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dc.contributor.authorPedro, Alice Magdalene
dc.descriptionThesis (M.Ed.)--North-West University, Potchefstroom Campus, 2009.
dc.description.abstractThis study provides guidelines for teacher training to promote the constitutional values in schools. The purpose is not to question the constitutional values or develop a new set of values. For a meaningful analysis within the limitations of a Master's dissertation, the study focuses on the General Education and Training Band (Grades Reception to Nine). Compared to foreign countries, open debate regarding values in education is relatively new in South Africa. Values are usually abstract but sometimes also physical entities to which human beings attach worth. They are common in individuals or groups through physical exposure and genetic make-up. Teaching inevitably instils values in learners. Schools often adopt a values system, which should not be imposed upon any individual learner. Values, and in particular moral values, should be taught in schools because they influence attitudes, priorities, principles, norms, standards, morals and ethics, which in turn influence decision-making, learner performance and behaviour, which affect the future of learners. In the Manifesto on values, education and democracy, the National Department of Education promotes ten constitutional values - democracy, social justice and equity, equality, non-racism and non-sexism, ubuntu (human dignity), an open society, accountability (responsibility), the rule of law, respect and reconciliation - for teaching in South African schools. The ten constitutional values are not imposed but are intended to help learners develop into good citizens in line with the Constitution of the Republic of South Africa (1996). The ten constitutional values should not be the only values taught in schools, as there are many other values that form an inherent part of education. At South African universities, values are included in teacher-training programmes in different forms and to varying degrees. The Higher Education HIV/Aids Programme, Revised National Curriculum Statement training, Advanced Certificate in Education and the normal curricula for pre-service teacher training are implemented at the different universities investigated. The ten constitutional and other values are integrated into all the learning areas of the Revised National Curriculum Statement. They should also therefore be integrated into teacher-training programmes. Programmes narrowly focused on the ten constitutional values should not be discouraged, as they strengthen the teaching of values in general. Values should be contextualised and purposefully infused in all teacher-training curricula. The dissertation concludes with the guidelines for the training of teachers to promote the ten constitutional values. The guidelines consider the sixteen strategies for the teaching of the ten constitutional values as outlined in the Manifesto on values, education and democracy. communication, role-modelling, literacy, human rights, arts and culture, history, religion, multilingualism, school sport, equality, anti-racism, anti-sexism, HIV/Aids, school safety, the environment and respect for diversity. The purpose of these guidelines is to guide teachers regarding which values to teach; they are thus not intended to be prescriptions on how to teach them.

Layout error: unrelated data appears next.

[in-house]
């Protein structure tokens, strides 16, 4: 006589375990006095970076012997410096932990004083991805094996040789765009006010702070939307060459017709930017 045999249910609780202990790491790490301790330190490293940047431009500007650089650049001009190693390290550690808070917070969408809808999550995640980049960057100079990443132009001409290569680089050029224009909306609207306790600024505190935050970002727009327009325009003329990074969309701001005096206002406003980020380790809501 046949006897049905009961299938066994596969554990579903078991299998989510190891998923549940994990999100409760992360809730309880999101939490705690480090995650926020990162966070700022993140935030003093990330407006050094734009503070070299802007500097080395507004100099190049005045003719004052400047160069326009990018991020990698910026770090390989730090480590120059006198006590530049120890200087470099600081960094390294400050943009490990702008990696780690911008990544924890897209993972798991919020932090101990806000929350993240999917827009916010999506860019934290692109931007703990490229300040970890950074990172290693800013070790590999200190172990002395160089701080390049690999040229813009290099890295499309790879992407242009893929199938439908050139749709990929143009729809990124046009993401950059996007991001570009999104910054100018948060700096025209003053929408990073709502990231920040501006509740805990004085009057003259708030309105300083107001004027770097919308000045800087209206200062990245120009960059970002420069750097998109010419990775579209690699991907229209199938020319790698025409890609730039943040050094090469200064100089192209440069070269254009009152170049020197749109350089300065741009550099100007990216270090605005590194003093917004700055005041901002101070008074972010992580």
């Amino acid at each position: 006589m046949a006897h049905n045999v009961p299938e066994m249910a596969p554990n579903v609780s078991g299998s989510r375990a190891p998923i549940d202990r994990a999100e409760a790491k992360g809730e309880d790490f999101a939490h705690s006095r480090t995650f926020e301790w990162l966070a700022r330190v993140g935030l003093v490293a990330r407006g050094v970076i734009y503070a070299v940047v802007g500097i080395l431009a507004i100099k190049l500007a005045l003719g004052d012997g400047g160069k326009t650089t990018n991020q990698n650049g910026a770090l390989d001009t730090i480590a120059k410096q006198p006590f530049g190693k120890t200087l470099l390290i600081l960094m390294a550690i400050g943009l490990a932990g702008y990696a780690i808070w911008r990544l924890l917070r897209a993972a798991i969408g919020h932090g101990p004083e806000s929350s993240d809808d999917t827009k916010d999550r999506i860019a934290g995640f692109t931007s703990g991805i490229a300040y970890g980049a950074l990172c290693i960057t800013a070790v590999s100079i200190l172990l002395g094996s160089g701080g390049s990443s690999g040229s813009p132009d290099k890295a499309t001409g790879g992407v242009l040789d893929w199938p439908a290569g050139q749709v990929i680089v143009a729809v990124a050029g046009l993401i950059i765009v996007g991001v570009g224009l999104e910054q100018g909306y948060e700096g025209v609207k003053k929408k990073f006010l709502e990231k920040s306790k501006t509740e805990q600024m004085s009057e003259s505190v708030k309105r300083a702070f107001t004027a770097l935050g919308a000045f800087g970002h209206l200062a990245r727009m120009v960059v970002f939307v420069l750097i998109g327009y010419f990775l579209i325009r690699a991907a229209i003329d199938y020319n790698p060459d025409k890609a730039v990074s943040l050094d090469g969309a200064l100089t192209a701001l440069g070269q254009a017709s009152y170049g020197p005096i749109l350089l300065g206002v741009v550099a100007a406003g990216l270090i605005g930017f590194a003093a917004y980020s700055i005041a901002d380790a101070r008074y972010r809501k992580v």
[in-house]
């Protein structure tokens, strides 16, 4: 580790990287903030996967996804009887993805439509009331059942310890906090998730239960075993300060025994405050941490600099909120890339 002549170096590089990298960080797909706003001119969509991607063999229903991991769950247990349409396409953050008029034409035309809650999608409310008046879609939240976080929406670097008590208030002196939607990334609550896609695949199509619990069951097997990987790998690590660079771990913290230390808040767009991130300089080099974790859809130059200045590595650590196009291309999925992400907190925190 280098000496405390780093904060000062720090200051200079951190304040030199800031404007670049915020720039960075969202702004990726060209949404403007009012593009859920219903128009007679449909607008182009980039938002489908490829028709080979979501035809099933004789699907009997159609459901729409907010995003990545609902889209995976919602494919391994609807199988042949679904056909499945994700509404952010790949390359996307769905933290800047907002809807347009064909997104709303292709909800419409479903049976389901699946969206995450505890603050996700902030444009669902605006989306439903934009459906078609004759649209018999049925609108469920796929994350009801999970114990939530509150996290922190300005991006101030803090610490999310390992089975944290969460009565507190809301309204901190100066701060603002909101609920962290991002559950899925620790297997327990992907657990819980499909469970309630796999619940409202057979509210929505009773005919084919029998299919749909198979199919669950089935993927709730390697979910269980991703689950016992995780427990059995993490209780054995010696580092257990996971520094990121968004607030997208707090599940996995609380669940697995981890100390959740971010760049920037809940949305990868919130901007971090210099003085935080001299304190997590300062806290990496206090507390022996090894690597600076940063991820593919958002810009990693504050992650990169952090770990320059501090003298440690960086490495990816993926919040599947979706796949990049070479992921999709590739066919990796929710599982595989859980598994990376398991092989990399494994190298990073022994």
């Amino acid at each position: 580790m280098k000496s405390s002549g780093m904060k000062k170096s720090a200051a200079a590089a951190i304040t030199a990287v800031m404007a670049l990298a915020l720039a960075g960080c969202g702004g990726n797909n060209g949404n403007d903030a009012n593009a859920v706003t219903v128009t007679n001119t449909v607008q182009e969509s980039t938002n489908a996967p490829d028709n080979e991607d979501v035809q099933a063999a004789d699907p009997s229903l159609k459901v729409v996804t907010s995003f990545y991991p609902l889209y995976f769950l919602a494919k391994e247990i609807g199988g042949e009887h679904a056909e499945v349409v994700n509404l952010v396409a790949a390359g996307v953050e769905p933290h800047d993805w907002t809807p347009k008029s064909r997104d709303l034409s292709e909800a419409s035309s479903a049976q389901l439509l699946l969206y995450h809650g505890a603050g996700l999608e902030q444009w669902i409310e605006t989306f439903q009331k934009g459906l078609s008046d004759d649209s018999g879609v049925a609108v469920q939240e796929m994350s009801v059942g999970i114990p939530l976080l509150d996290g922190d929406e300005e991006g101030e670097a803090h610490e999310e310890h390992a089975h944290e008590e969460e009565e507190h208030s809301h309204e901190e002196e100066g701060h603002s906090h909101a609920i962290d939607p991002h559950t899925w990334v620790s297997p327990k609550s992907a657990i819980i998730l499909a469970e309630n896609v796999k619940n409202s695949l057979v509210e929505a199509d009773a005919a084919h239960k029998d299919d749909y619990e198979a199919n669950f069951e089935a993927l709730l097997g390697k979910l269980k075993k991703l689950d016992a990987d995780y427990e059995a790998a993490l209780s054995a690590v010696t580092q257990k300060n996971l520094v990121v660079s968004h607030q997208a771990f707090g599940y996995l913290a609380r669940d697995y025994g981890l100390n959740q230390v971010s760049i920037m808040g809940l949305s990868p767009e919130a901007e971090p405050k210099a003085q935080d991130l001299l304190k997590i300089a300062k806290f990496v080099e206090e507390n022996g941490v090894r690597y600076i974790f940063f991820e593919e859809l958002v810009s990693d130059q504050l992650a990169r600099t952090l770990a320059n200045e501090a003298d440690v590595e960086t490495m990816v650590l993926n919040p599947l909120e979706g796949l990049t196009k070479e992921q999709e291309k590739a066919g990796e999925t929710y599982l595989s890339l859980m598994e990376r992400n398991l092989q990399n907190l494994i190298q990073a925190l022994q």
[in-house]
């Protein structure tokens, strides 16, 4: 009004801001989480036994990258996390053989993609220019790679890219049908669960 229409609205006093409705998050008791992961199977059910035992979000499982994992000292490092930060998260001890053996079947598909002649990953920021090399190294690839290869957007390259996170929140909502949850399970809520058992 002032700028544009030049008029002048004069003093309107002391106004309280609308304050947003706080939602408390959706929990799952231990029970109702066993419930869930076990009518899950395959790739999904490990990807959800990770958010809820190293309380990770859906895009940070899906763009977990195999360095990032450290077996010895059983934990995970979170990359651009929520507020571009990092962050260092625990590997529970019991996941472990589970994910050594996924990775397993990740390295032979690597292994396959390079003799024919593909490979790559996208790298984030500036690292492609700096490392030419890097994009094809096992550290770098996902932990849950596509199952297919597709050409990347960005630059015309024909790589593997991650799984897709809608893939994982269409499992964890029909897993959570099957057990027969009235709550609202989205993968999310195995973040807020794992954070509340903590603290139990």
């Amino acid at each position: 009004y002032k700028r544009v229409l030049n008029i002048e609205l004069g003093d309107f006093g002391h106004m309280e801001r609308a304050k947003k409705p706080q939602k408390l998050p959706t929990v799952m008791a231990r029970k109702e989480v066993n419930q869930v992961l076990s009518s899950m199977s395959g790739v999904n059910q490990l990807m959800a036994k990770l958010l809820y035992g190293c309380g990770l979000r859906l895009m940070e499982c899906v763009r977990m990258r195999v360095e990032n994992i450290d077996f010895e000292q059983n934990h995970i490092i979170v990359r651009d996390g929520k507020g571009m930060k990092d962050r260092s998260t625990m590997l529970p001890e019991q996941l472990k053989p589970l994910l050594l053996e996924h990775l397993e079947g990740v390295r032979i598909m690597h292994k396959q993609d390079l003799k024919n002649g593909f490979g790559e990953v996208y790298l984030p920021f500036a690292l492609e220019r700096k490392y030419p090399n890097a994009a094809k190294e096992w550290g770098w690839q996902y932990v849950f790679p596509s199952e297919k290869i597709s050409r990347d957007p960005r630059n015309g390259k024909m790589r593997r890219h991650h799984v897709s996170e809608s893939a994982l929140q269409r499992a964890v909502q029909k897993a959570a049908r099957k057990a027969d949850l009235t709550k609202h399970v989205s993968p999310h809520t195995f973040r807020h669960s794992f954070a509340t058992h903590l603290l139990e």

dc.publisherNorth-West University
dc.subjectValues educationen
dc.subjectMoral valuesen
dc.subjectSpiritual valuesen
dc.subjectMulticultural educationen
dc.subjectCharacter educationen
dc.subjectCornerstone valuesen
dc.subjectLiving valuesen
dc.titleGuidelines for the training of teachers to promote constitutional values in schoolsen

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  • ETD@PUK [7579]
    This collection contains the original digitized versions of research conducted at the North-West University (Potchefstroom Campus)

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